Fight coughs, colds and flu
Coughing can be a symptom of many illnesses but at the present time one must consider COVID-19 viral infection. The cough itself may be an irritating tickle or a rattling productive cough, or anywhere in between. There may be fever and aching.
- deal with symptoms
- ensure you do not infect other people
- be sure there is nothing more serious
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Coughing is a natural protective reflex designed to propel unwanted substances such as dust, mucus and smoke from the lungs. Coughs are usually caused by a viral infection. At the current time, if you have a sore throat, a persistent cough and headache with a fever, you should ring us or use the NHS 111 coronavirus service online. Only call 111 if you cannot get help online. You will be asked a series of questions to decide if you should self-isolate or attend for testing for COVID-19. Other causes include bacterial infections, asthma, allergic rhinitis, chronic obstructive pulmonary disease (COPD), chronic bronchitis, acid reflux (gastro-oesophageal reflux) and smoking. Uncomplicated coughs usually clear up within 21 days.
Coughs can be broadly categorised into dry tickly coughs and productive chesty coughs. Dry coughs usually happen when the throat or upper airways are inflamed, activating the same reflexes in the central nervous system that make you cough when you inhale something like smoke. This can cause further irritation and perpetuate the cough. Chesty coughs usually occur because cells in the lung are producing fluid resulting in phlegm. Coughing in this circumstance is helpful because it can help clear the phlegm.
Whooping cough is caused by a bacterium called Bordetella pertussis. Since the childhood vaccination programme was introduced many years ago it has become a relatively rare illness in children and is now more common in adolescents and adults. However there was a surge in cases in 2012 leading to many deaths in small babies. This led to the introduction of vaccination in pregnancy between 28 and 36 weeks gestation, with a view to protecting new babies through their mothers' immunity via breast milk.
Whooping cough usually lasts for about three months and is often known as the 100 day cough. It is frequently diagnosed only when a cough has dragged on and on. Typically there are very prolonged bouts (paroxysms) of coughing during which the sufferer cannot breathe. The ‘whoop’ refers to the loud noise made during the taking in of a deep breath after such a long bout of coughing. It is treated with an antibiotic called erythromycin if diagnosed in the first three weeks of the illness but this only prevents spread and does not improve symptoms for the sufferer.
Various epidemics of influenza have occurred over recent years including swine flu and bird flu and specific vaccines are developed annually to protect vulnerable people, or people such as nurses doing vital jobs, from the most prevalent strain of virus that year. Some antiviral treatments, for example Tamiflu, are available for flu virus. Influenza will normally be associated with general muscle aching, fever, exhaustion and sweating. These symptoms last for around ten days in contrast to a simple a cold or 'man flu' as it has been popularly labelled.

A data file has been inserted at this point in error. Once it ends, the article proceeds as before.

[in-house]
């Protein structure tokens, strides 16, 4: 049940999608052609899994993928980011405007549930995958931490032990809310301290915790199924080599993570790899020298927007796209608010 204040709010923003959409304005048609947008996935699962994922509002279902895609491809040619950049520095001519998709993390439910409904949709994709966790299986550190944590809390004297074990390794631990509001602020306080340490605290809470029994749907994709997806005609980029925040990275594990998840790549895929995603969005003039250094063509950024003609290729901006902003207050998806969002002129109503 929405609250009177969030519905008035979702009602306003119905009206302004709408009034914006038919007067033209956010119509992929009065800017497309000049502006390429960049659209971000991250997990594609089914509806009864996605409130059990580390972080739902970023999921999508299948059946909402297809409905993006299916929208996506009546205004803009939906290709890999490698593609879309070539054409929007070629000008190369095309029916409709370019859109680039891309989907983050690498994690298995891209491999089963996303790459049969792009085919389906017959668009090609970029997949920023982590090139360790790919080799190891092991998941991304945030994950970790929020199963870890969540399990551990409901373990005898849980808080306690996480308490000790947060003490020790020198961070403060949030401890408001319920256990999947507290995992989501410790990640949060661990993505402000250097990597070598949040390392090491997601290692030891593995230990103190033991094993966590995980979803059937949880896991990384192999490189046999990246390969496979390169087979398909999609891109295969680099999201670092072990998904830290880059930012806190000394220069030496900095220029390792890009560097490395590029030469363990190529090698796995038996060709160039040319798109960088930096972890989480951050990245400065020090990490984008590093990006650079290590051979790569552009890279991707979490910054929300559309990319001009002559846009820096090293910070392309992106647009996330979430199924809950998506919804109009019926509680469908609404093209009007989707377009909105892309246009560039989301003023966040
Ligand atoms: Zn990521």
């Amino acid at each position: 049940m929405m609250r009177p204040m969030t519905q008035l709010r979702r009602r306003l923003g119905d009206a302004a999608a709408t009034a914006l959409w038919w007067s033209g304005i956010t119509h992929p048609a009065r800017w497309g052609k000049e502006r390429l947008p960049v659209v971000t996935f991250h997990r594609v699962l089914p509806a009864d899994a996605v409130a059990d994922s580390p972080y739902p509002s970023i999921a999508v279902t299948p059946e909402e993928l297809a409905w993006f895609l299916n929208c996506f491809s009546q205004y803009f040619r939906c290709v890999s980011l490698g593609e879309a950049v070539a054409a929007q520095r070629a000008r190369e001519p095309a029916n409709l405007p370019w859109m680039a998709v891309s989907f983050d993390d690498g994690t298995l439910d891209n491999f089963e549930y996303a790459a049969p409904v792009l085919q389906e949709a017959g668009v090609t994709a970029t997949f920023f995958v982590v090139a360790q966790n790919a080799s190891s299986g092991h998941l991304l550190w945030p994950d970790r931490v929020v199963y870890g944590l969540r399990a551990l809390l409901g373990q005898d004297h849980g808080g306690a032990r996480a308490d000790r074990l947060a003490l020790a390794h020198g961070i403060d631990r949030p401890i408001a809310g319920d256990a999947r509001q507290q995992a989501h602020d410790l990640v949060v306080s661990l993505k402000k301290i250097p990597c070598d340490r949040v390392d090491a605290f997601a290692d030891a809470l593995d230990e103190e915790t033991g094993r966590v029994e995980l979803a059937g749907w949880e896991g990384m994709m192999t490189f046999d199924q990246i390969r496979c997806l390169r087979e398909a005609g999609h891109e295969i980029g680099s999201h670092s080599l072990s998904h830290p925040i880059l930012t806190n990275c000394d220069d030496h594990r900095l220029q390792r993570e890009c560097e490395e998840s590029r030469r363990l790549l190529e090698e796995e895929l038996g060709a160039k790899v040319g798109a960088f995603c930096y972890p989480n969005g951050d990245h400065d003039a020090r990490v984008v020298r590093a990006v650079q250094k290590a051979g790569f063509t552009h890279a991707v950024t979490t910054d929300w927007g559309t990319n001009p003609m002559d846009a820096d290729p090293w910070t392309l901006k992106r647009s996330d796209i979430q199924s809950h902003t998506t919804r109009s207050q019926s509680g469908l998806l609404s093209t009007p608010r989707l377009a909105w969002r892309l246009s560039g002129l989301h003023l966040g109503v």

The viruses causing the common cold and all other similar upper respiratory tract and chest infections are typically transmitted via airborne droplets (aerosols) usually produced by coughing or sneezing. The infected droplets are either inhaled directly by another person or passed on because they land on and contaminate other objects or surfaces (fomites) are then transmitted by hand into someone else's nose or eyes. It is thought that hand to hand and hand to surface contact are the most important routes of transmission, therefore hygiene, particularly vigorous hand washing, using soapy water for at least 20 seconds, is very important to avoid contracting cold viruses. Cold viruses can live for up to 18 hours in the environment and so the advice ‘Catch it, bin it, and now wash your hands’ is key to prevent spread of colds and flu.
A combination of over-the-counter pain killers such as paracetamol and ibuprofen, together with decongestants such as Sudafed tablets and Otrivine nasal drops are fantastic for helping with a blocked nose. Sedating antihistamines and cough suppressants found in many proprietary products can also make those difficult nights of knowing that when you put your head on the pillow you will start coughing, very much easier. Because a lot of combination products have paracetamol in them it is very important to check the dose and make sure that you are not inadvertently taking an overdose if you are using a mixture of products. It is also very important to stay at home, rest and drink plenty of fluids if you think you have flu. This will help you to recover more quickly and stop you from spreading your infection to others. You can find further information about the medicines available, their mechanisms of action and what to take by clicking here
Other conditions can give similar symptoms such as:
- influenza (flu)
- whooping cough
- allergic rhinitis
When should you ring a doctor
- cough lasts more than three weeks
- difficulty breathing or are breathless at rest
- if you have chest pains
- coughing up blood
You may need a chest X-ray, a phlegm culture to look for bacterial infection, spirometry (breathing into a machine to see whether there is an underlying airway problem as with asthma) or allergy testing.
At the current time, if you have a sore throat, a persistent cough and headache with a fever, you should ring us or use the NHS 111 coronavirus service online. Only call 111 if you cannot get help online. You will be asked a series of questions to decide if you should self-isolate or attend for testing for COVID-19.